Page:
Amidst the controversy of a film that was more famous prior to its release than Star Wars VII, you sort of have a fear in anticipation of seeing this movie. Will they find me and kill me for purchasing a ticket? Am I contributing to an act of war? Maybe I’m just paranoid. Nonetheless I’m glad I decided to take the risk.
Seth Rogen sure knows how to stay relevant. Part of that reason is the fact that he still refuses to sit back and become complacent. No. He still takes risks with comedy and with his career. And it’s never been more evident than with his current piece of work. He, partnered with Evan Goldberg, loves asking “what if?” while answering it just as eloquently.
Besides it’s edgy nature–as we all know the general plot–this film eventually moves beyond predictable, down a rabbit hole where anything could be at the bottom.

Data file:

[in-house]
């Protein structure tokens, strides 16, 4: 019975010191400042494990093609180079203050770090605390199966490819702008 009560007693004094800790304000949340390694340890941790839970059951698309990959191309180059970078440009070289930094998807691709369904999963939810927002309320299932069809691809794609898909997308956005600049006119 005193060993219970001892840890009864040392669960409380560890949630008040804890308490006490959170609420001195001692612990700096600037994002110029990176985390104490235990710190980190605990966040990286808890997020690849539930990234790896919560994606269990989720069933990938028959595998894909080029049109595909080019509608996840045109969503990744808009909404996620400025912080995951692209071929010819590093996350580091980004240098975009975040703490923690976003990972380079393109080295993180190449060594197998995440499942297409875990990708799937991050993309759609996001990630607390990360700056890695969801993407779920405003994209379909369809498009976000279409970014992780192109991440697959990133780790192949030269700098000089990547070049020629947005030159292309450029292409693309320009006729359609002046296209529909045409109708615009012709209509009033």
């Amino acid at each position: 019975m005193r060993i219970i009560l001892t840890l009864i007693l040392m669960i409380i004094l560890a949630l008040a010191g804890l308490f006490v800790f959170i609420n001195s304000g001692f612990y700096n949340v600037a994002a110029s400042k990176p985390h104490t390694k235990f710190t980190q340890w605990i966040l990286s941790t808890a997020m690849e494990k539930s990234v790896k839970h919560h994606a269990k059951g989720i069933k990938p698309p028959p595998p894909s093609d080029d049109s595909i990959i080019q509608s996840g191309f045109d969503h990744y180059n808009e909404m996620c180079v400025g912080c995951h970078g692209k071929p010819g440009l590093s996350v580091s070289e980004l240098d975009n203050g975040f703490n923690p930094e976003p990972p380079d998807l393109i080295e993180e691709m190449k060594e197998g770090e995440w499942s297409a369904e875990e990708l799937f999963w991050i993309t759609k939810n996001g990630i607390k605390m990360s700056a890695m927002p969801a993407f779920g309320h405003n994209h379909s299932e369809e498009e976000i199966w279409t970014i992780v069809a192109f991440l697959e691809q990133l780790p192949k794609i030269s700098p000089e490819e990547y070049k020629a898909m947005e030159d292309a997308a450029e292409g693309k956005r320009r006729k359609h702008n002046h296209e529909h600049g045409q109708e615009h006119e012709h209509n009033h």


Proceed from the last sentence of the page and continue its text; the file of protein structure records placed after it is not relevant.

It’s not so much of a political commentary because they’re telling us everything we already know, but it’s the smartest film they have written to date. Their maturity level goes up another notch. They tone down the potty humor in favor of a much smarter straight-man/banana-man schtick.
And it’s the most consistently funny comedy that I’ve seen in awhile–along the lines of Jonah Hill’s 21 Jump Street adaptation. What’s typical with films of this genre is that the 1st act usually fills itself with rapid fire jokes, while the rest of the film focuses more on story and less on humor (e.g. Dumb and Dumber or Caddyshack). But The Interview manages to keep you laughing AND equally engaged in the unpredictable story at the same time.
There’s not a lot that doesn’t work. Maybe we could see some better character growth, but when it comes down to it we don’t feel robbed of anything as the credits roll.
Rogen and Goldberg definitely have a knack for good ideas, and it’s clear through their direction of this film. They take chances with the action and they’re never afraid to ask each other, “What if we [blank]?” They outdid themselves, as this is their best piece of work yet.